Oswego continued to face the problems that had dogged it from the time it was constructed: a shortage of supplies, recurrent illness, and the threat of French attacks. During April the Commissioners of Indian Affairs took steps to address them. In early March they had heard from Dr. Kerr, the resident physician at Oswego, that the men were “much out of order” and short of supplies. They wrote to him on April 14th to tell him that the governor had given them a box of medicines that they were sending along with twenty gallons of rum, a hundred pounds of sugar, twenty-five pounds of rice, and two pounds of pepper. Provisions for Oswego were provided by the Palatine farmer Johan Jurch Kast and the commissioners arranged for them to be conveyed there by Casper Ham, Johannes Wyngaert, Evert Janse, and Marte Van Buren Junior along with the medical supplies. Each man was provided with a bateau for the purpose. They were told to bring back any empty bags from Oswego and leave twenty five of them with John Jurch Kast if he needed them.
After hearing that the French were making preparations to attack Oswego “this Spring with their Indians,” the commissioners sent Lourence Claese to ask the Six Nations for help. He was instructed to point out that if the French took Oswego, the Haudenosaunee would be surrounded on all sides by hostile forces. While this seems like an exaggeration, it is true that there were already several French forts on the Great Lakes. The English position was that these were illegal, although the Haudenosaunee position was far more nuanced. Nonetheless, Claese was told to remind the Six Nations leadership that they had agreed to the construction of the Oswego trade house and that it was built for their defense and security. Moreover they had promised to defend it if necessary. Governor Montgomerie now requested them to send two Sachims from each Nation to Oswego to remain there pending further orders from the governor. If the French attacked, the sachims should tell them that the trading house was built by the orders of the Haudenosaunee and upon their ground, and a attack on it would be considered as “an Attempt on their own Castles.”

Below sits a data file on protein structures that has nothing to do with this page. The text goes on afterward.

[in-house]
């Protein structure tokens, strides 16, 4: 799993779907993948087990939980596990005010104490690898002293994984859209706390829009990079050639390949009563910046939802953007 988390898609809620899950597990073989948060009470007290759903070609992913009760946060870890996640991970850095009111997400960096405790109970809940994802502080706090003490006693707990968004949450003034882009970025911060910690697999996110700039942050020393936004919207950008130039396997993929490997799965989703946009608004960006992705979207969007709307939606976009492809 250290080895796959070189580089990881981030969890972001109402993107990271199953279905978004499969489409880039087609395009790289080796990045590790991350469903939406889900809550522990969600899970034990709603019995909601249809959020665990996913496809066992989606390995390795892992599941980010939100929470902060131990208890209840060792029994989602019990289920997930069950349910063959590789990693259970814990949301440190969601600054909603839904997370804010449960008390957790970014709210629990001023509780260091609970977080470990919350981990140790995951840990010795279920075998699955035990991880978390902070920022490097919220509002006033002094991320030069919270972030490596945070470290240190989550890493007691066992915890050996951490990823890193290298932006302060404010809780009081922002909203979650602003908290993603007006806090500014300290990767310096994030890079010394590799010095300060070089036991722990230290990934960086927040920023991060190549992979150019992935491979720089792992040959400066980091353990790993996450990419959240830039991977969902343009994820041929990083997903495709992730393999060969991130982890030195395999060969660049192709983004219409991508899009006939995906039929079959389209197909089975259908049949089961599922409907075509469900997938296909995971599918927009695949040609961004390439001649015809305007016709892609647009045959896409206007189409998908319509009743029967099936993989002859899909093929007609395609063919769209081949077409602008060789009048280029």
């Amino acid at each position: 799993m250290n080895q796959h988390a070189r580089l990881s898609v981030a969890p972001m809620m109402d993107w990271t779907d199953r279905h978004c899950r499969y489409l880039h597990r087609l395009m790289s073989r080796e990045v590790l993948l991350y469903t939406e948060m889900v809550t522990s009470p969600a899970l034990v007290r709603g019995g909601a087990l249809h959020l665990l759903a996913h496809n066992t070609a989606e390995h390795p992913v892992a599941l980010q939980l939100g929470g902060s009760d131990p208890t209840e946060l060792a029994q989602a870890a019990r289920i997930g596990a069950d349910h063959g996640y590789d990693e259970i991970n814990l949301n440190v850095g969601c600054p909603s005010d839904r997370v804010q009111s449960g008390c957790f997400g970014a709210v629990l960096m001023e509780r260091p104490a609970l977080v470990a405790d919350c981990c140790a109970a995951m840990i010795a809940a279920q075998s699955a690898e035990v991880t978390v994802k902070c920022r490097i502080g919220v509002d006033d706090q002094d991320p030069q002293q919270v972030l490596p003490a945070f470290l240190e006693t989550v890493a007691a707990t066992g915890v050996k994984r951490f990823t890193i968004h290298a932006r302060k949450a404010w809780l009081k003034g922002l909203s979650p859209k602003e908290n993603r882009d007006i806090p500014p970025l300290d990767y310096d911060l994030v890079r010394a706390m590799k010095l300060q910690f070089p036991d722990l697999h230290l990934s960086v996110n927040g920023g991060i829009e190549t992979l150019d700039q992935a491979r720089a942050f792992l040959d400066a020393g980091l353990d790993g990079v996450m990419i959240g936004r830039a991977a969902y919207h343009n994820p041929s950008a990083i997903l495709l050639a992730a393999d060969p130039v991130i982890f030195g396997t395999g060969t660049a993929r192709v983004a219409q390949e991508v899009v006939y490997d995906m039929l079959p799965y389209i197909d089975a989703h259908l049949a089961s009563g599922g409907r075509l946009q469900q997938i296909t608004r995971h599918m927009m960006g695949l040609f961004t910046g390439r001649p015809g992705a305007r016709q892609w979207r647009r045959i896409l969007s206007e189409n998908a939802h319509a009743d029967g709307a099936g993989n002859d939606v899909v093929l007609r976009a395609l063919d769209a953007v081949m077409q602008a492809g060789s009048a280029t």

These instructions framed what the Six Nations said at the treaty held with Governor Montgomery the previous October to make it sound more whole-hearted than it was.. The Six Nations did not see the Oswego trade house as one of their own castles, nor was it built “by their orders. ” They had agreed to let the English construct it, but with considerable ambivalence and reluctance. When asked to affirm their willingness to defend it, they initially pointed out that the English said they were building it to defend the Six Nations, not the other way around. As they put it, “Wee Acquaint you that last year when Liberty was Desired to build there it was told us that the same was built there on Purpose to Defend and Protect the Six Nations because It is a Fronteer of our Nations Therefore Wee Rely on your Promises to Perform them.” When the governor seemed to take offense, they soothed his feelings by acknowledging that the French were their “Ancient Enemies,” and they were willing to help defend the trade house. But they also made it clear that they expected the English to provide them with arms and ammunition and to use Great Britain’s much vaunted military resources if war should break out with the French.
In Library and Archives Canada’s digital copy of the original minutes, the first entry for April 1729 starts here on p. 282.